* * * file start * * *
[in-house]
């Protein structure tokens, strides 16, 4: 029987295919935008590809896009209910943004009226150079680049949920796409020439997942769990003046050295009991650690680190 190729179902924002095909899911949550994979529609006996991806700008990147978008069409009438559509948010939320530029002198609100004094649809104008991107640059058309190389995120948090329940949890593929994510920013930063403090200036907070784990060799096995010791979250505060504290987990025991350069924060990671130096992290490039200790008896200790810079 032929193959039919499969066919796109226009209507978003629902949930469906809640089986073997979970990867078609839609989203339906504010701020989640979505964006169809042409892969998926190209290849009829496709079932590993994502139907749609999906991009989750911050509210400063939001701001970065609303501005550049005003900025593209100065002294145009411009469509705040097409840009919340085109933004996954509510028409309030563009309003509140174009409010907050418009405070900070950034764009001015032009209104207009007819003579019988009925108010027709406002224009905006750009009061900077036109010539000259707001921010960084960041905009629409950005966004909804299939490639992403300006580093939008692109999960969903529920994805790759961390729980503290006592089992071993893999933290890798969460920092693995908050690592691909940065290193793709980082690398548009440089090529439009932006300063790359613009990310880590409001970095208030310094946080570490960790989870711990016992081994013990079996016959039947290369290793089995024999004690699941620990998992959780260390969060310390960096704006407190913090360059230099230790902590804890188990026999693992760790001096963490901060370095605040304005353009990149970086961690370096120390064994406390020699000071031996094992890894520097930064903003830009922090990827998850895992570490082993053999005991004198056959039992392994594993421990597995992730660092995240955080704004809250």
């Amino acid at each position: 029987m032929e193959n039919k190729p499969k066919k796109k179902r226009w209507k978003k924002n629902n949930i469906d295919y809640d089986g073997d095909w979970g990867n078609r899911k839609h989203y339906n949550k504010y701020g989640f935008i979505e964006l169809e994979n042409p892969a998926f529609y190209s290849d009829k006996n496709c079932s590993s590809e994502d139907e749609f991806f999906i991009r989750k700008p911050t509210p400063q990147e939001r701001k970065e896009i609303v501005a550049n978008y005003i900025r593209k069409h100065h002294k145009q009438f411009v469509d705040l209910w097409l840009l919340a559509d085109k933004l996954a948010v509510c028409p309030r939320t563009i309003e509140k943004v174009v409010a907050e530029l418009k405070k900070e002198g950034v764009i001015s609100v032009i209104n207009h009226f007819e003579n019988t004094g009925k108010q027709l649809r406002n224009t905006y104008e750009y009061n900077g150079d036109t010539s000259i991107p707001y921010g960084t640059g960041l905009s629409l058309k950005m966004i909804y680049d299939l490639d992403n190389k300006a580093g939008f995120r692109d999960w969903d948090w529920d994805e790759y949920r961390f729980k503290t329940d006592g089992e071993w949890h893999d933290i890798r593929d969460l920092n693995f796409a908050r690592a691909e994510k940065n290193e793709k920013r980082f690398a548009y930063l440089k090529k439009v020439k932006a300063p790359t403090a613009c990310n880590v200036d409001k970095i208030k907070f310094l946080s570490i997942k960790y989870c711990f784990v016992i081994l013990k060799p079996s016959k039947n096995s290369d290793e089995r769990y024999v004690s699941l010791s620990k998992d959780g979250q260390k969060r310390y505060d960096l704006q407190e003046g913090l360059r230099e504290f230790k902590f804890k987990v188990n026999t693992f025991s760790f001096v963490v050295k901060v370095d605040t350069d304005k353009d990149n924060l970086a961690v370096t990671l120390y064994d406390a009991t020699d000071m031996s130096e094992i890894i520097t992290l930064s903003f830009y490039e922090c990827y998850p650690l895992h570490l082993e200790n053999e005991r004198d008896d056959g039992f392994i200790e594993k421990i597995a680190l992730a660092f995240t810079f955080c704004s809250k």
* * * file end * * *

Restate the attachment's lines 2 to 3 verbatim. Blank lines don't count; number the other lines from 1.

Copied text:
């Protein structure tokens, strides 16, 4: 029987295919935008590809896009209910943004009226150079680049949920796409020439997942769990003046050295009991650690680190 190729179902924002095909899911949550994979529609006996991806700008990147978008069409009438559509948010939320530029002198609100004094649809104008991107640059058309190389995120948090329940949890593929994510920013930063403090200036907070784990060799096995010791979250505060504290987990025991350069924060990671130096992290490039200790008896200790810079 032929193959039919499969066919796109226009209507978003629902949930469906809640089986073997979970990867078609839609989203339906504010701020989640979505964006169809042409892969998926190209290849009829496709079932590993994502139907749609999906991009989750911050509210400063939001701001970065609303501005550049005003900025593209100065002294145009411009469509705040097409840009919340085109933004996954509510028409309030563009309003509140174009409010907050418009405070900070950034764009001015032009209104207009007819003579019988009925108010027709406002224009905006750009009061900077036109010539000259707001921010960084960041905009629409950005966004909804299939490639992403300006580093939008692109999960969903529920994805790759961390729980503290006592089992071993893999933290890798969460920092693995908050690592691909940065290193793709980082690398548009440089090529439009932006300063790359613009990310880590409001970095208030310094946080570490960790989870711990016992081994013990079996016959039947290369290793089995024999004690699941620990998992959780260390969060310390960096704006407190913090360059230099230790902590804890188990026999693992760790001096963490901060370095605040304005353009990149970086961690370096120390064994406390020699000071031996094992890894520097930064903003830009922090990827998850895992570490082993053999005991004198056959039992392994594993421990597995992730660092995240955080704004809250």
């Amino acid at each position: 029987m032929e193959n039919k190729p499969k066919k796109k179902r226009w209507k978003k924002n629902n949930i469906d295919y809640d089986g073997d095909w979970g990867n078609r899911k839609h989203y339906n949550k504010y701020g989640f935008i979505e964006l169809e994979n042409p892969a998926f529609y190209s290849d009829k006996n496709c079932s590993s590809e994502d139907e749609f991806f999906i991009r989750k700008p911050t509210p400063q990147e939001r701001k970065e896009i609303v501005a550049n978008y005003i900025r593209k069409h100065h002294k145009q009438f411009v469509d705040l209910w097409l840009l919340a559509d085109k933004l996954a948010v509510c028409p309030r939320t563009i309003e509140k943004v174009v409010a907050e530029l418009k405070k900070e002198g950034v764009i001015s609100v032009i209104n207009h009226f007819e003579n019988t004094g009925k108010q027709l649809r406002n224009t905006y104008e750009y009061n900077g150079d036109t010539s000259i991107p707001y921010g960084t640059g960041l905009s629409l058309k950005m966004i909804y680049d299939l490639d992403n190389k300006a580093g939008f995120r692109d999960w969903d948090w529920d994805e790759y949920r961390f729980k503290t329940d006592g089992e071993w949890h893999d933290i890798r593929d969460l920092n693995f796409a908050r690592a691909e994510k940065n290193e793709k920013r980082f690398a548009y930063l440089k090529k439009v020439k932006a300063p790359t403090a613009c990310n880590v200036d409001k970095i208030k907070f310094l946080s570490i997942k960790y989870c711990f784990v016992i081994l013990k060799p079996s016959k039947n096995s290369d290793e089995r769990y024999v004690s699941l010791s620990k998992d959780g979250q260390k969060r310390y505060d960096l704006q407190e003046g913090l360059r230099e504290f230790k902590f804890k987990v188990n026999t693992f025991s760790f001096v963490v050295k901060v370095d605040t350069d304005k353009d990149n924060l970086a961690v370096t990671l120390y064994d406390a009991t020699d000071m031996s130096e094992i890894i520097t992290l930064s903003f830009y490039e922090c990827y998850p650690l895992h570490l082993e200790n053999e005991r004198d008896d056959g039992f392994i200790e594993k421990i597995a680190l992730a660092f995240t810079f955080c704004s809250k």